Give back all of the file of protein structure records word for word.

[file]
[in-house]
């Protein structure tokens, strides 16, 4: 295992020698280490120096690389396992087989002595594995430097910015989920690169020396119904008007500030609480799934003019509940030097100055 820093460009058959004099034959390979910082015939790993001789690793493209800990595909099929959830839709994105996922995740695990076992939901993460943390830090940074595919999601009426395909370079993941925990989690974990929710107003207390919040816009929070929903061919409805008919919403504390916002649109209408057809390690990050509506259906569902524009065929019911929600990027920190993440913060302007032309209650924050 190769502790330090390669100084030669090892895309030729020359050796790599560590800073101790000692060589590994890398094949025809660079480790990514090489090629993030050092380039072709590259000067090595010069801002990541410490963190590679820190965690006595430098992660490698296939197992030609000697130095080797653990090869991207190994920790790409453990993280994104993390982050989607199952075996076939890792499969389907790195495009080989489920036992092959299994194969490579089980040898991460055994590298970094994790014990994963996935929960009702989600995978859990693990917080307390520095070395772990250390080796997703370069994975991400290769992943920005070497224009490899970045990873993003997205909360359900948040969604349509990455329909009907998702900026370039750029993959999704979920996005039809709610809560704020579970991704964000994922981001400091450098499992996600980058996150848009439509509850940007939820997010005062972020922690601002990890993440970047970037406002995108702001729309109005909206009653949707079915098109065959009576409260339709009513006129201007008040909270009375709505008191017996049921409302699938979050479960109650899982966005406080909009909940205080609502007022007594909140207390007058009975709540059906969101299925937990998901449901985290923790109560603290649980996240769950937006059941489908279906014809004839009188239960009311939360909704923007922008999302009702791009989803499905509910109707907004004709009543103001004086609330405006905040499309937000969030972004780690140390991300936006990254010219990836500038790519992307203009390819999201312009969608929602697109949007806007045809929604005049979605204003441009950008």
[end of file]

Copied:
[in-house]
């Protein structure tokens, strides 16, 4: 295992020698280490120096690389396992087989002595594995430097910015989920690169020396119904008007500030609480799934003019509940030097100055 820093460009058959004099034959390979910082015939790993001789690793493209800990595909099929959830839709994105996922995740695990076992939901993460943390830090940074595919999601009426395909370079993941925990989690974990929710107003207390919040816009929070929903061919409805008919919403504390916002649109209408057809390690990050509506259906569902524009065929019911929600990027920190993440913060302007032309209650924050 190769502790330090390669100084030669090892895309030729020359050796790599560590800073101790000692060589590994890398094949025809660079480790990514090489090629993030050092380039072709590259000067090595010069801002990541410490963190590679820190965690006595430098992660490698296939197992030609000697130095080797653990090869991207190994920790790409453990993280994104993390982050989607199952075996076939890792499969389907790195495009080989489920036992092959299994194969490579089980040898991460055994590298970094994790014990994963996935929960009702989600995978859990693990917080307390520095070395772990250390080796997703370069994975991400290769992943920005070497224009490899970045990873993003997205909360359900948040969604349509990455329909009907998702900026370039750029993959999704979920996005039809709610809560704020579970991704964000994922981001400091450098499992996600980058996150848009439509509850940007939820997010005062972020922690601002990890993440970047970037406002995108702001729309109005909206009653949707079915098109065959009576409260339709009513006129201007008040909270009375709505008191017996049921409302699938979050479960109650899982966005406080909009909940205080609502007022007594909140207390007058009975709540059906969101299925937990998901449901985290923790109560603290649980996240769950937006059941489908279906014809004839009188239960009311939360909704923007922008999302009702791009989803499905509910109707907004004709009543103001004086609330405006905040499309937000969030972004780690140390991300936006990254010219990836500038790519992307203009390819999201312009969608929602697109949007806007045809929604005049979605204003441009950008």